Hanukkah – The Festival of Lights

This year #Jews around the world will be celebrating #Hanukkah – an eight-day #festivalof lights which begins this year on #December the 2nd. *

Why is Hanukkah celebrated? Around 200 B.C More than 2,000 years ago in what is now called Israel, a Syrian king named Antiochus allowed the Jews who lived there to continue practicing their religion. His son, Antiochus IV Epiphanes, proved less benevolent: Ancient sources recount that he outlawed the Jewish religion and ordered the Jews to worship Greek gods. In 168 B.C., his soldiers descended upon Jerusalem, massacring thousands of people and desecrating the city’s holy Second Temple by erecting an altar to Zeus and sacrificing pigs within its sacred walls.

Led by the Jewish priest Mattathias and his five sons, a large-scale rebellion broke out against Antiochus and the Seleucid monarchy. When Mattathias died in 166 B.C., his son Judah, known as Judah Maccabee (“the Hammer”), took the helm; within two years the Jews had successfully driven the Syrians out of Jerusalem, relying largely on guerilla warfare tactics. Judah called on his followers to cleanse the Second Temple, rebuild its altar and light its menorah—the gold candelabrum whose seven branches represented knowledge and creation and were meant to be kept burning every night.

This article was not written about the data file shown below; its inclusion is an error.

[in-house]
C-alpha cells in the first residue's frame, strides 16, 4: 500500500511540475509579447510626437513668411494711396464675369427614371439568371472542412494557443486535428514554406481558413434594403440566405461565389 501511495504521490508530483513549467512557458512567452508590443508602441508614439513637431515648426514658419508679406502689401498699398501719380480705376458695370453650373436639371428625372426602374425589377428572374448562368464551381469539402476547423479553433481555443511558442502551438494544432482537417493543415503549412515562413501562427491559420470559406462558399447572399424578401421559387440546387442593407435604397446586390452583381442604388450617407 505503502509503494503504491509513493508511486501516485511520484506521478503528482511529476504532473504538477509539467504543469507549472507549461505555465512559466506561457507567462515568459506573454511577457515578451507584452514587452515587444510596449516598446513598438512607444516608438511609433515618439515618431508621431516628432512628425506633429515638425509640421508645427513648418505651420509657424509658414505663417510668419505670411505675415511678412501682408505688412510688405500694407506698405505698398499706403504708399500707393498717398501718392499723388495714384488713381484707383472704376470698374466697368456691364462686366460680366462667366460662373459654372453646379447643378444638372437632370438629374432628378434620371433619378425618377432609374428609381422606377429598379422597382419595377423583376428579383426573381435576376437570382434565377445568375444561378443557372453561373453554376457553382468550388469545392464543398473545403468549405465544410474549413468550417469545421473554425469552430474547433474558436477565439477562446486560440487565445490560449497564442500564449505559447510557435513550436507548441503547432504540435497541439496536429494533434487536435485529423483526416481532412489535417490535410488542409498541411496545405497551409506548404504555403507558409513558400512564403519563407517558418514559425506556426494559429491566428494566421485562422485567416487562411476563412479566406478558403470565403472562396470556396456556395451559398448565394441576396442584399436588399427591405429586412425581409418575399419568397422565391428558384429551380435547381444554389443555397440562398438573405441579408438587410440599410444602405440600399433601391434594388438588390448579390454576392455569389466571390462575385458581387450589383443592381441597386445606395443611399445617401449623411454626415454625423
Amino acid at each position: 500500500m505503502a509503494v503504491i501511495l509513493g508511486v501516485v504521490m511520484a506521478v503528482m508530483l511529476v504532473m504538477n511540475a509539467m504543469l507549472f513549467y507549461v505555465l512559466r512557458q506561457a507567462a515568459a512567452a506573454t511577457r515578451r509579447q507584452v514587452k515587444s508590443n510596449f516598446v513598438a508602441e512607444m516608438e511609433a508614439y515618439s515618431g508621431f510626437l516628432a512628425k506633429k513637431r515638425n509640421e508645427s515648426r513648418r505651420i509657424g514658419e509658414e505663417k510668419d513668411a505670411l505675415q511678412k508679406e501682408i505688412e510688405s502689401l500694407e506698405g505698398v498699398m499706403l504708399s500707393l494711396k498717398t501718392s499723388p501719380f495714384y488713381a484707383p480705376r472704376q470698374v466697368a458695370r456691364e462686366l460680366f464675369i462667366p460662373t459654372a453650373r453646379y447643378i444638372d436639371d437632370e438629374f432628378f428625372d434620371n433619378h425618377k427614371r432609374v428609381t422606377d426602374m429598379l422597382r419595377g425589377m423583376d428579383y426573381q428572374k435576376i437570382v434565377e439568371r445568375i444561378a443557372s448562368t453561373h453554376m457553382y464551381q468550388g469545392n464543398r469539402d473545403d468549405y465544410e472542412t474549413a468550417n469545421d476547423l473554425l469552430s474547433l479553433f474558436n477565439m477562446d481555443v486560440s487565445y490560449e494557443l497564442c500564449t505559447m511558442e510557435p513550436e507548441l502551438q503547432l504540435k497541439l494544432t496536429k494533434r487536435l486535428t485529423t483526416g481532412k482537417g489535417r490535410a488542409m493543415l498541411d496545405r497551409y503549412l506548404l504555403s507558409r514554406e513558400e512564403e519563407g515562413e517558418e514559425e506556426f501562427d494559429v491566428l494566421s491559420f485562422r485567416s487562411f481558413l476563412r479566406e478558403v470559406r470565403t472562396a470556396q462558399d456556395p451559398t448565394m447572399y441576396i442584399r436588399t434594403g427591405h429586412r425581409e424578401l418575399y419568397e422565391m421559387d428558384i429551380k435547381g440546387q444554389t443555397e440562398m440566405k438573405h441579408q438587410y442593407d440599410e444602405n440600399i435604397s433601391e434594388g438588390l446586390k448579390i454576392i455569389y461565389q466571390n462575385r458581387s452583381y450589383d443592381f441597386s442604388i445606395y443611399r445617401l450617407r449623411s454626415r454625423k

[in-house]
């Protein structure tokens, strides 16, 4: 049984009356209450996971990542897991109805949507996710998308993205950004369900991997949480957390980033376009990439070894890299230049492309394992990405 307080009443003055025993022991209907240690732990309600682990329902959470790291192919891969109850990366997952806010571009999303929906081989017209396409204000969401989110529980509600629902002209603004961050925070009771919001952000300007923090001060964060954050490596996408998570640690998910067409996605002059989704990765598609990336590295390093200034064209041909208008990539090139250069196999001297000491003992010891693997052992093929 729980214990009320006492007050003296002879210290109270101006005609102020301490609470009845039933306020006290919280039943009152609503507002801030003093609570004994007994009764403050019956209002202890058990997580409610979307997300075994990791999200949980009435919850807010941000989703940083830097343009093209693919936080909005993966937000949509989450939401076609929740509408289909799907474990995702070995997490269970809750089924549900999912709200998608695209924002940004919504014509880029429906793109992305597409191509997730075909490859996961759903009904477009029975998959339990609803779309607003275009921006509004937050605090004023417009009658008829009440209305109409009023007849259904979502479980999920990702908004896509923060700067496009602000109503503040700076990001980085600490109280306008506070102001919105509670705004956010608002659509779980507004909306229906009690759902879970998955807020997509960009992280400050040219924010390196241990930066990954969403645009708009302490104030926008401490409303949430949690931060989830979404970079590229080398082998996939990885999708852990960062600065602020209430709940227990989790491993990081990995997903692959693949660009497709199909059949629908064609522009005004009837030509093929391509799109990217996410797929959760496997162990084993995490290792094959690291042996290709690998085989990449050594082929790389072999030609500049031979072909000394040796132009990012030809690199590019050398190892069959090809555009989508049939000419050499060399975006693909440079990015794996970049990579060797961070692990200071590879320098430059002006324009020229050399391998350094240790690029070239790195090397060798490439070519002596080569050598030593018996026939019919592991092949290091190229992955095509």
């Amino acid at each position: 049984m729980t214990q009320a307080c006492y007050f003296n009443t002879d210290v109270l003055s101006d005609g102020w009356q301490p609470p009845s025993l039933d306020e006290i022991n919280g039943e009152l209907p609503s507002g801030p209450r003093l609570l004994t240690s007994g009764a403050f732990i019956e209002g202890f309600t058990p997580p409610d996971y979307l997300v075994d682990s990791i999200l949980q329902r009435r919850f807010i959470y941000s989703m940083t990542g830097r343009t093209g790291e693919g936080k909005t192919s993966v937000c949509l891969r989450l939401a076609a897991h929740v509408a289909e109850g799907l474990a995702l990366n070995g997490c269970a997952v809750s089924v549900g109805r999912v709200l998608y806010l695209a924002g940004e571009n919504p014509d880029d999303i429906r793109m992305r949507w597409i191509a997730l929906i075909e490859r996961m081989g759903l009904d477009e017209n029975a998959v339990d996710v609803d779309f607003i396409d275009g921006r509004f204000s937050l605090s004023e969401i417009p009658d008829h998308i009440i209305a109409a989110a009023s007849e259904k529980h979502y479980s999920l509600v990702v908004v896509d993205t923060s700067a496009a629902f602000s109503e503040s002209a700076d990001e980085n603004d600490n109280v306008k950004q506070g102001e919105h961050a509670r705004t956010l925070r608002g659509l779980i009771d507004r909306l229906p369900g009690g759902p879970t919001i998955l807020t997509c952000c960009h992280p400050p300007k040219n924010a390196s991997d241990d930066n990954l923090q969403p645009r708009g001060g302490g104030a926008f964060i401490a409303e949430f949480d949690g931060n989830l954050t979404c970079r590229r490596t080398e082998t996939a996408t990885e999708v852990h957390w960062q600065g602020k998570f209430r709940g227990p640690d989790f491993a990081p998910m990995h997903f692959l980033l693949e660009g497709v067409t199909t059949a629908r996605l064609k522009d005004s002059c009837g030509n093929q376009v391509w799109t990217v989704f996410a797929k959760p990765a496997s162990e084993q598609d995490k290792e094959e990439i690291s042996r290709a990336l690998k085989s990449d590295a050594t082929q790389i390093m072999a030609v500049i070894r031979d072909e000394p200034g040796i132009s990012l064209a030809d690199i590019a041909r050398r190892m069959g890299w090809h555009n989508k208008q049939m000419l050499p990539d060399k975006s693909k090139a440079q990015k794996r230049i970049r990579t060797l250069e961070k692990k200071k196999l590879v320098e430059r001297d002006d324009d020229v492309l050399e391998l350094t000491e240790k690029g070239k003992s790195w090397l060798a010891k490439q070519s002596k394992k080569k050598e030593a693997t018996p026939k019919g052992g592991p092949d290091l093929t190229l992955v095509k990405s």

According to the Talmud, (the central text of Rabbinic Judaism and the primary source of Jewish religious law and theology) Judah Maccabee and the others who took part in the rededication of the Second Temple witnessed what they believed to be a miracle. Even though there was only enough untainted olive oil to keep the menorah’s candles burning for a single day, the flames continued flickering for eight nights, leaving them time to find a fresh supply. This wondrous event inspired the Jewish sages to proclaim a yearly eight-day festival.

Today, people celebrate Hanukkah for #eight #days to remember defeating the Syrians, reviving the Temple of Jerusalem and marking the miracle of the eight days that the oil burned. Hanukkah is celebrated by lighting candles on an eight-branched candelabra – called the menorah with a place for a ninth candle – called the Shamash which is used to light the others. To further commemorate this momentous occasion, Jews eat a lot of food at Hanukkah that’s been fried in oil, such as sufganiyot (deep-fried #doughnut typically filled with #strawberry #jam and other array of flavors) and latkes (fried potato pancakes).

Wishing all those who are celebrating Happy Hanukkah!

* The Jewish calendar is based on the cycles of the moon, and Hanukkah is celebrated either in November or December of each year.)

* Some contents of this article were taken from http://bit.ly/2TXE2Pi

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